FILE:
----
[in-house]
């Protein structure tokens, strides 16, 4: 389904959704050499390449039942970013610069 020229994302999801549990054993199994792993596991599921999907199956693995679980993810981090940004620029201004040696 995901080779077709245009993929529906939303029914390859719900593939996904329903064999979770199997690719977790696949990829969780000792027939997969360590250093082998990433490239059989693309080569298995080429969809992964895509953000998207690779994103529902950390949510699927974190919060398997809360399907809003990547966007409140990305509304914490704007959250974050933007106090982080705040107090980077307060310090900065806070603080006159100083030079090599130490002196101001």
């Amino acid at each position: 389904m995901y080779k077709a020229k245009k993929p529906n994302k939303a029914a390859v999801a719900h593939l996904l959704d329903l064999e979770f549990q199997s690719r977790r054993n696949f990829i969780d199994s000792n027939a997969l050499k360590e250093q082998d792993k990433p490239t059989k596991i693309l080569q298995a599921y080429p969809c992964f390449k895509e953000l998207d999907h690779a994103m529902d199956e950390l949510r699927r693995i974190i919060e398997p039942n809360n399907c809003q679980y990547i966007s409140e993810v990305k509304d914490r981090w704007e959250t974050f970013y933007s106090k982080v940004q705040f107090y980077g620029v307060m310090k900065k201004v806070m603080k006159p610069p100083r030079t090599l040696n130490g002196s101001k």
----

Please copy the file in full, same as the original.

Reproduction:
[in-house]
């Protein structure tokens, strides 16, 4: 389904959704050499390449039942970013610069 020229994302999801549990054993199994792993596991599921999907199956693995679980993810981090940004620029201004040696 995901080779077709245009993929529906939303029914390859719900593939996904329903064999979770199997690719977790696949990829969780000792027939997969360590250093082998990433490239059989693309080569298995080429969809992964895509953000998207690779994103529902950390949510699927974190919060398997809360399907809003990547966007409140990305509304914490704007959250974050933007106090982080705040107090980077307060310090900065806070603080006159100083030079090599130490002196101001």
């Amino acid at each position: 389904m995901y080779k077709a020229k245009k993929p529906n994302k939303a029914a390859v999801a719900h593939l996904l959704d329903l064999e979770f549990q199997s690719r977790r054993n696949f990829i969780d199994s000792n027939a997969l050499k360590e250093q082998d792993k990433p490239t059989k596991i693309l080569q298995a599921y080429p969809c992964f390449k895509e953000l998207d999907h690779a994103m529902d199956e950390l949510r699927r693995i974190i919060e398997p039942n809360n399907c809003q679980y990547i966007s409140e993810v990305k509304d914490r981090w704007e959250t974050f970013y933007s106090k982080v940004q705040f107090y980077g620029v307060m310090k900065k201004v806070m603080k006159p610069p100083r030079t090599l040696n130490g002196s101001k």